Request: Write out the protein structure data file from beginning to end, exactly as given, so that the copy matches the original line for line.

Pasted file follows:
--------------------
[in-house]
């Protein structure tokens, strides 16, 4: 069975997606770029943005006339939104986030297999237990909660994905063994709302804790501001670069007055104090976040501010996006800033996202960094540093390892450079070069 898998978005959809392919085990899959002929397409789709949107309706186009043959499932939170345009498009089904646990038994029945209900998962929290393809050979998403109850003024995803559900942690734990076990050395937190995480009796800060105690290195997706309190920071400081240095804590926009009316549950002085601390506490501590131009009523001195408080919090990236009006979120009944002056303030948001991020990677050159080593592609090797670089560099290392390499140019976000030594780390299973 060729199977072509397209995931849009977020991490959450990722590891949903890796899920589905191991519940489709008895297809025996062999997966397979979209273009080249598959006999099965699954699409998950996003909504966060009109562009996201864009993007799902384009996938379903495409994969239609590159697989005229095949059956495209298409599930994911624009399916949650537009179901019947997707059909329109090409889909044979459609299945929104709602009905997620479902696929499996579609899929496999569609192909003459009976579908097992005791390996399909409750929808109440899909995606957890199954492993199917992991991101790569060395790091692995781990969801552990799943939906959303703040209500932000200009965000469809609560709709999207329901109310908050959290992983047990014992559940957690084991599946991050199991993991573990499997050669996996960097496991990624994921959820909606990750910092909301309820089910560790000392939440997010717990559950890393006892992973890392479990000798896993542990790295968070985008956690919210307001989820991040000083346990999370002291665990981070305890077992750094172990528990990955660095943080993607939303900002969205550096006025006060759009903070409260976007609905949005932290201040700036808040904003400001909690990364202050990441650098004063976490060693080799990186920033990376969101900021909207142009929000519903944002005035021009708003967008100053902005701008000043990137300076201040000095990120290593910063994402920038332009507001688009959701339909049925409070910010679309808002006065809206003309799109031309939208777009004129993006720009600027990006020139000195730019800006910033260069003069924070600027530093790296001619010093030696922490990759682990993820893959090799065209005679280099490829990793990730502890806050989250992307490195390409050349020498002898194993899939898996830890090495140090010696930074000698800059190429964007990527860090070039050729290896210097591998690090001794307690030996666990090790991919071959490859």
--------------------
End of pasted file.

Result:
[in-house]
């Protein structure tokens, strides 16, 4: 069975997606770029943005006339939104986030297999237990909660994905063994709302804790501001670069007055104090976040501010996006800033996202960094540093390892450079070069 898998978005959809392919085990899959002929397409789709949107309706186009043959499932939170345009498009089904646990038994029945209900998962929290393809050979998403109850003024995803559900942690734990076990050395937190995480009796800060105690290195997706309190920071400081240095804590926009009316549950002085601390506490501590131009009523001195408080919090990236009006979120009944002056303030948001991020990677050159080593592609090797670089560099290392390499140019976000030594780390299973 060729199977072509397209995931849009977020991490959450990722590891949903890796899920589905191991519940489709008895297809025996062999997966397979979209273009080249598959006999099965699954699409998950996003909504966060009109562009996201864009993007799902384009996938379903495409994969239609590159697989005229095949059956495209298409599930994911624009399916949650537009179901019947997707059909329109090409889909044979459609299945929104709602009905997620479902696929499996579609899929496999569609192909003459009976579908097992005791390996399909409750929808109440899909995606957890199954492993199917992991991101790569060395790091692995781990969801552990799943939906959303703040209500932000200009965000469809609560709709999207329901109310908050959290992983047990014992559940957690084991599946991050199991993991573990499997050669996996960097496991990624994921959820909606990750910092909301309820089910560790000392939440997010717990559950890393006892992973890392479990000798896993542990790295968070985008956690919210307001989820991040000083346990999370002291665990981070305890077992750094172990528990990955660095943080993607939303900002969205550096006025006060759009903070409260976007609905949005932290201040700036808040904003400001909690990364202050990441650098004063976490060693080799990186920033990376969101900021909207142009929000519903944002005035021009708003967008100053902005701008000043990137300076201040000095990120290593910063994402920038332009507001688009959701339909049925409070910010679309808002006065809206003309799109031309939208777009004129993006720009600027990006020139000195730019800006910033260069003069924070600027530093790296001619010093030696922490990759682990993820893959090799065209005679280099490829990793990730502890806050989250992307490195390409050349020498002898194993899939898996830890090495140090010696930074000698800059190429964007990527860090070039050729290896210097591998690090001794307690030996666990090790991919071959490859």